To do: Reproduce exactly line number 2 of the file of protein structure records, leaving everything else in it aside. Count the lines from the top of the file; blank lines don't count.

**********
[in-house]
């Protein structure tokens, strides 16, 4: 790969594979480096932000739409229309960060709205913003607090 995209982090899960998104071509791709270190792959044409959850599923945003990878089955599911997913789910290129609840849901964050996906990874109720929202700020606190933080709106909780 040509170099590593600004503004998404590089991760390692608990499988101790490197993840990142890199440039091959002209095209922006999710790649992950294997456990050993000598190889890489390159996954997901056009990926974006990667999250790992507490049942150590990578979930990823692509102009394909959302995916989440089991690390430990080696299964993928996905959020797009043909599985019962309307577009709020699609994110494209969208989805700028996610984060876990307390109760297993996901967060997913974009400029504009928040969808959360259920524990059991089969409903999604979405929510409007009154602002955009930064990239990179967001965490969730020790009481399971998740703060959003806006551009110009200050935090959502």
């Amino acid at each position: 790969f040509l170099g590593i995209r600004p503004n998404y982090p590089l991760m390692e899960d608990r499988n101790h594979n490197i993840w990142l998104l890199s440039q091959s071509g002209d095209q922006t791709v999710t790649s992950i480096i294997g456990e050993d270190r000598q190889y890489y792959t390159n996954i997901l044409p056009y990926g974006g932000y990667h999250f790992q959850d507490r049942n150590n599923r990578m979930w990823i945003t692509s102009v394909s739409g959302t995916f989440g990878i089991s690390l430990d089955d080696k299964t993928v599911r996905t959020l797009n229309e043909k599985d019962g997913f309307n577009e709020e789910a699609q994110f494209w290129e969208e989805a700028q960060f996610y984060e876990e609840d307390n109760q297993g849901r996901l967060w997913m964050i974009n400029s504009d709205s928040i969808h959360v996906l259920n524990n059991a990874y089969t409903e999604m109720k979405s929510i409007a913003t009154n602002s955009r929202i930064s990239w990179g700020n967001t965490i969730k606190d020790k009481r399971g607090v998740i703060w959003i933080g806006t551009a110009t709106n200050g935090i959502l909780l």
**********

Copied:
């Protein structure tokens, strides 16, 4: 790969594979480096932000739409229309960060709205913003607090 995209982090899960998104071509791709270190792959044409959850599923945003990878089955599911997913789910290129609840849901964050996906990874109720929202700020606190933080709106909780 040509170099590593600004503004998404590089991760390692608990499988101790490197993840990142890199440039091959002209095209922006999710790649992950294997456990050993000598190889890489390159996954997901056009990926974006990667999250790992507490049942150590990578979930990823692509102009394909959302995916989440089991690390430990080696299964993928996905959020797009043909599985019962309307577009709020699609994110494209969208989805700028996610984060876990307390109760297993996901967060997913974009400029504009928040969808959360259920524990059991089969409903999604979405929510409007009154602002955009930064990239990179967001965490969730020790009481399971998740703060959003806006551009110009200050935090959502």